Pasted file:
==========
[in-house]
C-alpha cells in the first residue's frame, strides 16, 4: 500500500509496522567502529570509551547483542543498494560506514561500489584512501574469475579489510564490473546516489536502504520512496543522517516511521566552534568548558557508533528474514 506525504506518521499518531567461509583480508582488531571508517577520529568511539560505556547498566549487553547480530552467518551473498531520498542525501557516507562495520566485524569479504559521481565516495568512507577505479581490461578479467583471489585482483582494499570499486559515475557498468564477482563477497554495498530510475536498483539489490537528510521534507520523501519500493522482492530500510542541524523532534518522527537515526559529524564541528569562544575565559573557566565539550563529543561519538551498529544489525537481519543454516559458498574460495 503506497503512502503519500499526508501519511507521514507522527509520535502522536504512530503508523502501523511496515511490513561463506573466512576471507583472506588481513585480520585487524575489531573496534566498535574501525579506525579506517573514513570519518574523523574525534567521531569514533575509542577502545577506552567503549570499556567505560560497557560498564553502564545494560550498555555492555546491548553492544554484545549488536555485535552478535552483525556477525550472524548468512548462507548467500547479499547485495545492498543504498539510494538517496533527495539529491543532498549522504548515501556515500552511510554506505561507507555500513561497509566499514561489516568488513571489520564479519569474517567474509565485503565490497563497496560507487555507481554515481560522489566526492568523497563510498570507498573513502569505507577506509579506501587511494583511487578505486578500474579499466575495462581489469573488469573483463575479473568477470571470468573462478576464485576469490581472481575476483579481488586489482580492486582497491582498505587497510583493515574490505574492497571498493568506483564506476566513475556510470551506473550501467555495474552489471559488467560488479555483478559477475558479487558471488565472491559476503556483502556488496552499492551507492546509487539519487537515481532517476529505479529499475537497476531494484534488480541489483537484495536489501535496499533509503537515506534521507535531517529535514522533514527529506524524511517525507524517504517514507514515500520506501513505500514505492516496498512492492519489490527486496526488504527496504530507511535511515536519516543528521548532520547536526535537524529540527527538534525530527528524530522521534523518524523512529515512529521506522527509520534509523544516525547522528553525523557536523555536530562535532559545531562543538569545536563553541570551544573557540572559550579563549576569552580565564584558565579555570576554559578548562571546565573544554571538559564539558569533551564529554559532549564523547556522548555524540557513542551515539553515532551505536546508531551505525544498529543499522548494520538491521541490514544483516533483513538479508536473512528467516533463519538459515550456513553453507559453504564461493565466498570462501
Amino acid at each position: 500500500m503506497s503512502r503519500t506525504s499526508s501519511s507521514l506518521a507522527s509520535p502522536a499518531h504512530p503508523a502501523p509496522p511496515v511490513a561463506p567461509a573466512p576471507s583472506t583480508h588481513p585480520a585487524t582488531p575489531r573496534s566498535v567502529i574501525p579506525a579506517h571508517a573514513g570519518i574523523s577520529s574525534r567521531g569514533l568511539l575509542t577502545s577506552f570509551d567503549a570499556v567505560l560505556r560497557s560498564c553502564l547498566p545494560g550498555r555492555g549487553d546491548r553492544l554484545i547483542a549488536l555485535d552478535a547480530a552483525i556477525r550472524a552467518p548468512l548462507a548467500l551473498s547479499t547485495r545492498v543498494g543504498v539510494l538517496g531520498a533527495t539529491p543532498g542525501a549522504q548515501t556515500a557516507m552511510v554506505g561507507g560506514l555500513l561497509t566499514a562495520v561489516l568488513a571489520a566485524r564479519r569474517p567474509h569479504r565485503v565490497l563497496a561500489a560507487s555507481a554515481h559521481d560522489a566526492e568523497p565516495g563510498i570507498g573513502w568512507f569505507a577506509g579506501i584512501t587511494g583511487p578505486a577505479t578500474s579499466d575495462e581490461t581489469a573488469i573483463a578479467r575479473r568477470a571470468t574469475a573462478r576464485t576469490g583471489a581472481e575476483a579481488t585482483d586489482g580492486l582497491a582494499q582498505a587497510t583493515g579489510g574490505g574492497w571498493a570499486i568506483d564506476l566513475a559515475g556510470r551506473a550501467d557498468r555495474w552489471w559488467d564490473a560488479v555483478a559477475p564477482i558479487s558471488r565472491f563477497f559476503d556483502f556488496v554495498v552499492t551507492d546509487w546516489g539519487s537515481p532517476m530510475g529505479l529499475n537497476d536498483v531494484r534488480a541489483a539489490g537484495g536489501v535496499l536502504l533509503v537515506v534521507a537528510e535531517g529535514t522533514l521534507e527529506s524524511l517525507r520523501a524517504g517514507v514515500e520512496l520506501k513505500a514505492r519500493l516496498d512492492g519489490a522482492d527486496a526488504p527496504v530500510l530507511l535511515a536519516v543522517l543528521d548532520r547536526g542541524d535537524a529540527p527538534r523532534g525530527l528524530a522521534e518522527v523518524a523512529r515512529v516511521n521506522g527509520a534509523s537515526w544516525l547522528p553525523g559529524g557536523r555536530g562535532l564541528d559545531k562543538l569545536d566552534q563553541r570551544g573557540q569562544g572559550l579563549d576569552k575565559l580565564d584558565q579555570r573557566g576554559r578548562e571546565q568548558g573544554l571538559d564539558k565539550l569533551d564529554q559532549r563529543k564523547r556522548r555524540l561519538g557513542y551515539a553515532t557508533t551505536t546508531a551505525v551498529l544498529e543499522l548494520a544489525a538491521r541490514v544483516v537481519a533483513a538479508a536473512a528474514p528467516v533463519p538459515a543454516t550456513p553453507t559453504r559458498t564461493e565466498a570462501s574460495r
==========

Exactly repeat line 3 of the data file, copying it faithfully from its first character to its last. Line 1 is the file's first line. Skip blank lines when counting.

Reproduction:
Amino acid at each position: 500500500m503506497s503512502r503519500t506525504s499526508s501519511s507521514l506518521a507522527s509520535p502522536a499518531h504512530p503508523a502501523p509496522p511496515v511490513a561463506p567461509a573466512p576471507s583472506t583480508h588481513p585480520a585487524t582488531p575489531r573496534s566498535v567502529i574501525p579506525a579506517h571508517a573514513g570519518i574523523s577520529s574525534r567521531g569514533l568511539l575509542t577502545s577506552f570509551d567503549a570499556v567505560l560505556r560497557s560498564c553502564l547498566p545494560g550498555r555492555g549487553d546491548r553492544l554484545i547483542a549488536l555485535d552478535a547480530a552483525i556477525r550472524a552467518p548468512l548462507a548467500l551473498s547479499t547485495r545492498v543498494g543504498v539510494l538517496g531520498a533527495t539529491p543532498g542525501a549522504q548515501t556515500a557516507m552511510v554506505g561507507g560506514l555500513l561497509t566499514a562495520v561489516l568488513a571489520a566485524r564479519r569474517p567474509h569479504r565485503v565490497l563497496a561500489a560507487s555507481a554515481h559521481d560522489a566526492e568523497p565516495g563510498i570507498g573513502w568512507f569505507a577506509g579506501i584512501t587511494g583511487p578505486a577505479t578500474s579499466d575495462e581490461t581489469a573488469i573483463a578479467r575479473r568477470a571470468t574469475a573462478r576464485t576469490g583471489a581472481e575476483a579481488t585482483d586489482g580492486l582497491a582494499q582498505a587497510t583493515g579489510g574490505g574492497w571498493a570499486i568506483d564506476l566513475a559515475g556510470r551506473a550501467d557498468r555495474w552489471w559488467d564490473a560488479v555483478a559477475p564477482i558479487s558471488r565472491f563477497f559476503d556483502f556488496v554495498v552499492t551507492d546509487w546516489g539519487s537515481p532517476m530510475g529505479l529499475n537497476d536498483v531494484r534488480a541489483a539489490g537484495g536489501v535496499l536502504l533509503v537515506v534521507a537528510e535531517g529535514t522533514l521534507e527529506s524524511l517525507r520523501a524517504g517514507v514515500e520512496l520506501k513505500a514505492r519500493l516496498d512492492g519489490a522482492d527486496a526488504p527496504v530500510l530507511l535511515a536519516v543522517l543528521d548532520r547536526g542541524d535537524a529540527p527538534r523532534g525530527l528524530a522521534e518522527v523518524a523512529r515512529v516511521n521506522g527509520a534509523s537515526w544516525l547522528p553525523g559529524g557536523r555536530g562535532l564541528d559545531k562543538l569545536d566552534q563553541r570551544g573557540q569562544g572559550l579563549d576569552k575565559l580565564d584558565q579555570r573557566g576554559r578548562e571546565q568548558g573544554l571538559d564539558k565539550l569533551d564529554q559532549r563529543k564523547r556522548r555524540l561519538g557513542y551515539a553515532t557508533t551505536t546508531a551505525v551498529l544498529e543499522l548494520a544489525a538491521r541490514v544483516v537481519a533483513a538479508a536473512a528474514p528467516v533463519p538459515a543454516t550456513p553453507t559453504r559458498t564461493e565466498a570462501s574460495r